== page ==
Breastfeeding can account for up to 39% of pediatric HIV infections. In developed countries, HIV-infected mothers feed formula to their infants to prevent postpartum HIV transmission. However, in many parts of the developing world, formula is unaffordable and is associated with high morbidity and mortality due to infectious diseases such as gastroenteritis and malnourishment. Therefore, the current WHO guidelines recommend that HIV-infected mothers from most underdeveloped settings breastfeed their infants. Multiple observational, prospective studies have shown that exclusive breastfeeding (EBF) reduces the risk of mother-to-child- transmission (MTCT) two to tenfold compared to infants that are mixed-fed (MF) with other milks, liquids, or solids in addition to breast. EBF decreases morbidity even in non-HIV-exposed infants in both developed and developing settings. EBF decreases morbidity even in non-HIV-exposed infants in both developed and developing settings. However, EBF is difficult for mothers to maintain, and infants are given complementary foods after four to six months of age. In addition, a study of EBF with rapid weaning at four months showed high morbidity in the uninfected infants. Understanding the mechanisms associated with this increased risk could lead to interventions to make mixed feeding and complementary feeding safer for infants. One potential explanation for the protective effect of EBF is that the addition of non-breast milk liquids and solids alters the infant's mucosal or immunologic barriers of the upper gastrointestinal tract. This could lead to immune cell activation with an increase HIV target cells at the mucosa, or increased microbial translocation across the gut, possibly due to compromised mucosal integrity or increased gastrointestinal and/or systemic infections. This project tests the hypothesis that mixed fed infants will display evidence for immune activation within both mucosal and systemic compartments when compared to EBF infants (Aim 1), by measuring immune activation in the blood and in saliva of infants with different feeding practices. This increase in immune activation could be due to changes in the gut commensal organisms in early life (Aim 2). Therefore, these experiments will analyze the microbes in stool of these babies. This activation is possibly derived from mixed feeding- induced mucosal impairment or infections and the consequent translocation of bacterial products across the gut mucosa into the systemic circulation (Aim 3), therefore our experiments will measure microbial products in blood. Through assessment of these infants at multiple time points (6 and 14 weeks of age), this study plans to evaluate the mechanisms conferring EBF infants a reduced risk of HIV infection, and to uncover targets for MTCT prevention during mixed feeding, and to potentially benefit all infants globally who cannot EBF.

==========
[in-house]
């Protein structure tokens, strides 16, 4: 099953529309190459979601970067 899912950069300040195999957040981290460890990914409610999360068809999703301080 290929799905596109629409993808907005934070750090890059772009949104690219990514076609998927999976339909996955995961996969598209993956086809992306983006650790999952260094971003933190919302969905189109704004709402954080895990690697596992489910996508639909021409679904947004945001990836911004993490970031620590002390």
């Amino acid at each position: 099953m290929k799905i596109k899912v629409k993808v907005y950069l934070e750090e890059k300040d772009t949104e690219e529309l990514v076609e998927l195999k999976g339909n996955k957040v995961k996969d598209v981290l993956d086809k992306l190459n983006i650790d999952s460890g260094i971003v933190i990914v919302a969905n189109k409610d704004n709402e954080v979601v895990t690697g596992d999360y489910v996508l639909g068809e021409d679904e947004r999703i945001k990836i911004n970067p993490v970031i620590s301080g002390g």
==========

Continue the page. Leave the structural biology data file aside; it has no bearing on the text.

These studies are designed to mechanistically discern why HIV transmission is increased in mixed fed infants. These data have the potential to lead to future studies of interventions to prevent postpartum MTCT, such as specific immune interventions to down-modulate the numbers of target cells or through targeted gut microbial therapies through the use of probiotic supplementation for mixed fed infants.
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